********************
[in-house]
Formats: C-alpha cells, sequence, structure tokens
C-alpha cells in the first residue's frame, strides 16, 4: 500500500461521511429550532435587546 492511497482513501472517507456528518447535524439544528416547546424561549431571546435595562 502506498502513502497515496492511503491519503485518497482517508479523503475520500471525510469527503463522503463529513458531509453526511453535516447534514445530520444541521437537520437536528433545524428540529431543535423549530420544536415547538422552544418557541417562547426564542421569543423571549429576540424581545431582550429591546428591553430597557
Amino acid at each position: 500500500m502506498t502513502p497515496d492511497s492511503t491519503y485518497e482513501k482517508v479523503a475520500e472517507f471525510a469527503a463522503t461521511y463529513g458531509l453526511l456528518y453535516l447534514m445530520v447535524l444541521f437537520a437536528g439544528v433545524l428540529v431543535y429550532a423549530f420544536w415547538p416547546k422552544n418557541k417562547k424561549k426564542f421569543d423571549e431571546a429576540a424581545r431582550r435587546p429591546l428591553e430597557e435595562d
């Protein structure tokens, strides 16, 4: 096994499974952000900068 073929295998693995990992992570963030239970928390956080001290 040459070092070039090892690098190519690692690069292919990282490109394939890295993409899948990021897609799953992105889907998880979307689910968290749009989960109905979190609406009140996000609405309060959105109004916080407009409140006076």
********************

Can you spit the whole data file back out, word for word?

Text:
[in-house]
Formats: C-alpha cells, sequence, structure tokens
C-alpha cells in the first residue's frame, strides 16, 4: 500500500461521511429550532435587546 492511497482513501472517507456528518447535524439544528416547546424561549431571546435595562 502506498502513502497515496492511503491519503485518497482517508479523503475520500471525510469527503463522503463529513458531509453526511453535516447534514445530520444541521437537520437536528433545524428540529431543535423549530420544536415547538422552544418557541417562547426564542421569543423571549429576540424581545431582550429591546428591553430597557
Amino acid at each position: 500500500m502506498t502513502p497515496d492511497s492511503t491519503y485518497e482513501k482517508v479523503a475520500e472517507f471525510a469527503a463522503t461521511y463529513g458531509l453526511l456528518y453535516l447534514m445530520v447535524l444541521f437537520a437536528g439544528v433545524l428540529v431543535y429550532a423549530f420544536w415547538p416547546k422552544n418557541k417562547k424561549k426564542f421569543d423571549e431571546a429576540a424581545r431582550r435587546p429591546l428591553e430597557e435595562d
């Protein structure tokens, strides 16, 4: 096994499974952000900068 073929295998693995990992992570963030239970928390956080001290 040459070092070039090892690098190519690692690069292919990282490109394939890295993409899948990021897609799953992105889907998880979307689910968290749009989960109905979190609406009140996000609405309060959105109004916080407009409140006076």